WASHINGTON -- The National Academy of Sciences (NAS) hasrecommended an overhaul in the system for assessing the risksto children and infants from pesticides on fruits andvegetables.

The three relevant government agencies -- the FDA,Environmental Protection Agency and U.S. Department ofAgriculture -- have said they will coordinate their efforts to getthe job done.

All of this was good news for the agricultural biotechnologyindustry, which is developing biological pesticides and pest-resistant crops that can replace traditional organics, threeindustry leaders told BioWorld.

"I think this will help people realize when they look at (therecommendations) that biotechnology is the only answer toreally large-scale reductions in the pesticides out there," RogerSalquist, chairman and chief executive officer of Calgene Inc.(NASDAQ:CGNE), told BioWorld. "Our second product is going tobe a herbicide-tolerant cotton variety. It's going to displace 9-10 million pounds of total herbicide use in cotton."

This is good news for us," Bruce Fielding, chief financial officerof Biosys (NASDAQ:BIOS) told BioWorld. "We think this will helpcreate a market for our products a little sooner than we hadexpected.

"The fact that regulators are speeding up the process andhelping to make the public aware that products like ours existhelps," Fielding said. "But we think the grower, the rancher andthe farmer are ready for these products, and safety is an addedfeature to be able to sell these days." He then alluded to a newbiological flea killer his company is marketing (see BioWorld,June 25), which he said is not dangerous to children or pets.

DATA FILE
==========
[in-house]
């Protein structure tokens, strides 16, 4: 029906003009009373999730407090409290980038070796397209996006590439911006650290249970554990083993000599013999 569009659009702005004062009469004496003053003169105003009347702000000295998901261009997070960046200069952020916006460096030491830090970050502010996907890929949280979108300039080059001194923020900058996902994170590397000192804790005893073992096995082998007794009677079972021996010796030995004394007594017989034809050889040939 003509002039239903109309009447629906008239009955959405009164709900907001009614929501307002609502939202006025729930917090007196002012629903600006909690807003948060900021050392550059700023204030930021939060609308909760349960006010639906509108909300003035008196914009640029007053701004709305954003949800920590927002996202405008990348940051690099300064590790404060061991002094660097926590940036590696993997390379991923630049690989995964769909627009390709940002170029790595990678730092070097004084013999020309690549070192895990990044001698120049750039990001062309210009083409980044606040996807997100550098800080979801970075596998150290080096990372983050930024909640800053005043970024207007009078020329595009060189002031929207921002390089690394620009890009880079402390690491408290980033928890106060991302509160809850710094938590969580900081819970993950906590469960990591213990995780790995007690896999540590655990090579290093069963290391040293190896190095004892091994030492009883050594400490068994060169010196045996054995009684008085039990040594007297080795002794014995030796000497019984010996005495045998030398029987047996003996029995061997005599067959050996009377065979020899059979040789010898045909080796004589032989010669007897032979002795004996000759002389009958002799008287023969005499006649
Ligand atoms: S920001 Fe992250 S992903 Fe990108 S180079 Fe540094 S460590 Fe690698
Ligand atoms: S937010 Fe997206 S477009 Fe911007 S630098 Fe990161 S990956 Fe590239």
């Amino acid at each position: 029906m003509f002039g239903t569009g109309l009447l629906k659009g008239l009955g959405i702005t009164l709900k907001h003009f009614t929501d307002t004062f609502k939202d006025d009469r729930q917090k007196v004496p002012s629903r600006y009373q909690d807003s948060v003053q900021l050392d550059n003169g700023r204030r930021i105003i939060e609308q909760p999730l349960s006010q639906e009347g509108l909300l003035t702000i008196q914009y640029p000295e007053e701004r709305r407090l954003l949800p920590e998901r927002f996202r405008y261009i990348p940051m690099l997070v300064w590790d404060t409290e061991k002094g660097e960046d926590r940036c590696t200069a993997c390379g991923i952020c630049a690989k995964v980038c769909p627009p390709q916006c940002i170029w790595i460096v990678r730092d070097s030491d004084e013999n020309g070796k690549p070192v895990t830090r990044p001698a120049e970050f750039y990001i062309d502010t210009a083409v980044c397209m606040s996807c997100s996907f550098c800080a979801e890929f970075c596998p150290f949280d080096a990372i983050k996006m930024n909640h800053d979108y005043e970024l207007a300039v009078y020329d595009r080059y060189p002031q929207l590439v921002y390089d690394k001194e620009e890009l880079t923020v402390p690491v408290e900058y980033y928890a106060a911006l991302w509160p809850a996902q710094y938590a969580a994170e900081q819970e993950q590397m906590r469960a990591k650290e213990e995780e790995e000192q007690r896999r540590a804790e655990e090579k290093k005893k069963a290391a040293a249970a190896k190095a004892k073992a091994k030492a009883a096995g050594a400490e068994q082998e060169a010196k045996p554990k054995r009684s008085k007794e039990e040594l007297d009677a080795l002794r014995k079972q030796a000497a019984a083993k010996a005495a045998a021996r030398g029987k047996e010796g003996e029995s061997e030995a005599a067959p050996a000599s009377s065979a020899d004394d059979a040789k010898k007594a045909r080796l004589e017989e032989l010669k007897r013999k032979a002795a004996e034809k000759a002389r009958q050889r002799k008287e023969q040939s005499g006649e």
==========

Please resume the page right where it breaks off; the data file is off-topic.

In a joint press release issued last Friday, the three federalagencies stated, "We will intensify our effort to reduce the useof higher-risk pesticides and to promote integrated pestmanagement."

Although the press release did not specifically namebiotechnology, Jerry Caulder, chairman, president and chiefexecutive officer of Mycogen Corp. (NASDAQ:MYCO), said thatsupportive statements have come out of each of the threeagencies "for 10 years, and now the report has put hard data towhy we ought to be moving in that direction."

The rationale behind the recommendation is simple. "Thegovernment's current regulatory program takes a 'one size fitsall' approach even though children differ greatly from adultsnot only in size, but also in metabolism and in what they eat,"said Philip Landrigan, professor of community medicine andpediatrics at Mount Sinai School of Medicine and chairman ofthe Committee on Pesticides in the Diets of Infants and Childrenof the National Research Council of NAS, at a press conferenceon Monday.

Furthermore, "children ... consume more of certain foods perunit of body weight. ... But the current regulatory system doesnot consider these differences between children and adults."

For example, "infants under a year of age eat 12 times as manypears as the average person," Ken Cook, president of theEnvironmental Working Group in Washington, D.C., toldBioWorld. The group had released its own report last Friday.

The three agencies and the authors of the report emphasizedthat they were not trying to create alarm over pesticides onfruits and vegetables. Responding to a reporter's question,Landrigan refused to advise parents to switch to organic fruitsand vegetables.

"We want the food supply to be safer," he said. "We think thereis room for that. But we feel that the risk for children of noteating fruits and vegetables (with current levels of pesticideresidues) is probably greater than the risk of the pesticides inthem."

-- David C. Holzman Washington Editor

(c) 1997 American Health Consultants. All rights reserved.

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